did not give any clear teaching on this subject. Paul makes a similar
statement in verse 12 – “But to the rest speak I, not the Lord.”
- Whereas the first part of chapter 7 deals primarily with married
people, this next section deals primarily with single people.
- "Virgins" (7:25) refers to "virgin daughters," i.e., single women.
And Paul also speaks to single men as well (7:26).
- The expression "present distress" (7:26) refers to local conditions.
The Christians in Corinth were facing difficult times of oppression and
- This principle is found elsewhere in the Bible. For example, the Lord
told the prophet Jeremiah not to marry (Jer. 16:1-4).
- And during the tribulation, the 144,000 witnesses will not marry
- Paul himself found it easier to minister without a wife (I Cor. 7:7,
8, 38, 40).
- This is not to suggest that celibacy is preferable or better. Under
normal circumstances, it is not wrong to get married. Celibacy is good
for certain people (7:7, 8), however, it is clear from Scripture that
marriage is the rule, and celibacy is the exception.
- Paul goes on to say, "But and if thou marry, thou hast not sinned;
and if a virgin marry, she hath not sinned" (7:28).
- After God created Adam, He said, “It is not good that the man should
be alone; I will make him an help meet for him” (Gen. 2:18).
- Proverbs 18:22 says, “Whoso findeth a wife findeth a good thing, and
obtaineth favour of the LORD.”
- Proverbs 19:14 says, “A prudent wife is from the LORD.”
- Proverbs 31:12 says a virtuous woman will do her husband “good and
not evil all the days of her life.”
- Hebrews 13:4 says, “Marriage is honourable in all, and the bed
undefiled: but whoremongers and adulterers God will judge.”
- Paul is saying that under the present circumstances, i.e. "the
present distress" (I Cor. 7:26), it would be better to remain single. We
are not told what this "present distress" was but it probably involved
terrible persecution as well as the widespread immorality that was
prevalent in Corinth.
- Certainly, this type of situation could apply in some cases today
but it would be the exception rather than the rule. Paul plainly says,
"Nevertheless such (married folk) shall have trouble in the flesh"
- The idea here is to put God first (7:29-31). Many men start out
strong for the Lord but then allow a worldly wife to sidetrack them.
Likewise, many spiritual women have been hindered by worldly husbands.
- We should not allow any temporal relationship or any human
occupation to hinder our fellowship with God or our obedience to His
- Paul refers to weeping, and rejoicing, and buying (7:30) – all
normal activities for the saved as well as the unsaved. The point he is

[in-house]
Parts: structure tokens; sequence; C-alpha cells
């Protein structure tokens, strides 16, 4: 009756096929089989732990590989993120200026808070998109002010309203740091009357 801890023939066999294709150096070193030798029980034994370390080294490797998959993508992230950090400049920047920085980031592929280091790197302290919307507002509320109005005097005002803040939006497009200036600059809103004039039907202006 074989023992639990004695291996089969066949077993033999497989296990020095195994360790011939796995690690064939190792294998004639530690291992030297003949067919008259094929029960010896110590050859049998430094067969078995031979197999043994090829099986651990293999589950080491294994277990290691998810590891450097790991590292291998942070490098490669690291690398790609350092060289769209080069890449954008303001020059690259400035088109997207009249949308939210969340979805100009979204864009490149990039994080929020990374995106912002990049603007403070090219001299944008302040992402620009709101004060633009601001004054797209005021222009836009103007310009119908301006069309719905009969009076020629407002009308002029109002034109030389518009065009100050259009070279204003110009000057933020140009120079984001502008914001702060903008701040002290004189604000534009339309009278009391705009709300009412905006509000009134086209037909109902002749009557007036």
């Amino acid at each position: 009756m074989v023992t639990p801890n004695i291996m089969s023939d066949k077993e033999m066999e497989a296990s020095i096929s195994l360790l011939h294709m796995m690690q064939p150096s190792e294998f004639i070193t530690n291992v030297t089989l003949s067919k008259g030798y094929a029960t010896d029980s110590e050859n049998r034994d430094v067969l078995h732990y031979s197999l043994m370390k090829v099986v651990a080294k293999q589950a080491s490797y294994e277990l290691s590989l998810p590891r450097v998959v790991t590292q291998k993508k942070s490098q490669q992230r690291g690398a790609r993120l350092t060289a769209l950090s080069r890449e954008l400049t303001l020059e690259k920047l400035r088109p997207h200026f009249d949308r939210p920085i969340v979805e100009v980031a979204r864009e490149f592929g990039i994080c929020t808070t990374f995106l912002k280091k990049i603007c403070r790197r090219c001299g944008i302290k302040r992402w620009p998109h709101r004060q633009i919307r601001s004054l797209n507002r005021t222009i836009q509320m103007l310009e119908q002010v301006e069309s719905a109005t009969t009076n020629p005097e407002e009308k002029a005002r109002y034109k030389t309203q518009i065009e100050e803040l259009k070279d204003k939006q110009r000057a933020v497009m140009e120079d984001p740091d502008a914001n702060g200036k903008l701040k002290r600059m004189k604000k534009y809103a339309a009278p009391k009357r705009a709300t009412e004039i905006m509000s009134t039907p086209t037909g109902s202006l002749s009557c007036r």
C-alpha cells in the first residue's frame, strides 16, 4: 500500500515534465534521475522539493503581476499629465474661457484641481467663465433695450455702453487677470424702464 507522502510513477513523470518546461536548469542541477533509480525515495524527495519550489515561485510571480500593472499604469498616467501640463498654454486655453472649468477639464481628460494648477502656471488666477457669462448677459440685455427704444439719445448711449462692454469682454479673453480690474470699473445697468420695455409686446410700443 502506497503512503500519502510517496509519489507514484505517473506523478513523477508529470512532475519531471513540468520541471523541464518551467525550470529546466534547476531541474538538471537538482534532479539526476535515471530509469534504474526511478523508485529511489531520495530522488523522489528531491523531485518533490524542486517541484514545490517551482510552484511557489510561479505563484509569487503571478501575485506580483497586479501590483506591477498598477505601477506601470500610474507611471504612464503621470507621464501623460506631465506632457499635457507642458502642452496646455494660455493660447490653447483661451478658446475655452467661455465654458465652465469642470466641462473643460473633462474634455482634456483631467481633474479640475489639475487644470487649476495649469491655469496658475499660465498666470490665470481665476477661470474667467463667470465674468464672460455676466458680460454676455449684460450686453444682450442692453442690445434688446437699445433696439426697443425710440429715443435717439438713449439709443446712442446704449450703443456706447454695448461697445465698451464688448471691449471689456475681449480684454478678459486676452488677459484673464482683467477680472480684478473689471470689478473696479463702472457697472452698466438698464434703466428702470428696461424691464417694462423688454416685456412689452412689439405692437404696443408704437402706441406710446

making is that we should not be preoccupied with the things of this
- Notice the words "carefulness" (anxiety) and "careth" (7:32-34). A
wife that is married to a pastor or a missionary must be willing to
sacrifice. Paul recognizes this (7:40; cf. 7:8).
- This passage indicates that fathers should pick out the right
husbands for their daughters (7:36-38). The older I get the more and
more convinced I am that this is God’s way (cf. Gen. 24:1-4).
- Too many people enter into marriage lightly, as if it were of little
consequence. To them, breaking up a marriage is like quitting a job or
dropping out of school or moving to a different neighborhood.
- But that is not the way God looks at it (I Cor. 7:10, 11, 39).
- This is the view of the New Testament (cf. Rom.7:1-3; Mark 10:2-12).
- Death breaks the marriage relationship (I Cor. 7:39). However, if
the widow wishes to remarry it must be "in the Lord" (7:39), i.e. to a
Christian and it must be in the will of God.
- Certainly no one should ever marry someone outside of God’s will.
- In verse 17, Paul says, “as the Lord hath called every one, so let
- And in verse 20, Paul says, “Let every man abide in the same calling
wherein he was called.”
- And in verse 24, Paul says, “Brethren, let every man, wherein he is
called, therein abide with God.”
- These verses emphasize the providence of God.
- All of us are where we are because of the providence of God. We’re in
certain circumstances because of God’s providence.
- Providence means that all things are sustained, directed, and
controlled by God. Ephesians 1:11 says God “worketh all things after
the counsel of his own will.”
- That means, your personal situation is sustained, directed, and
controlled by God. “As the Lord hath called every one, so let him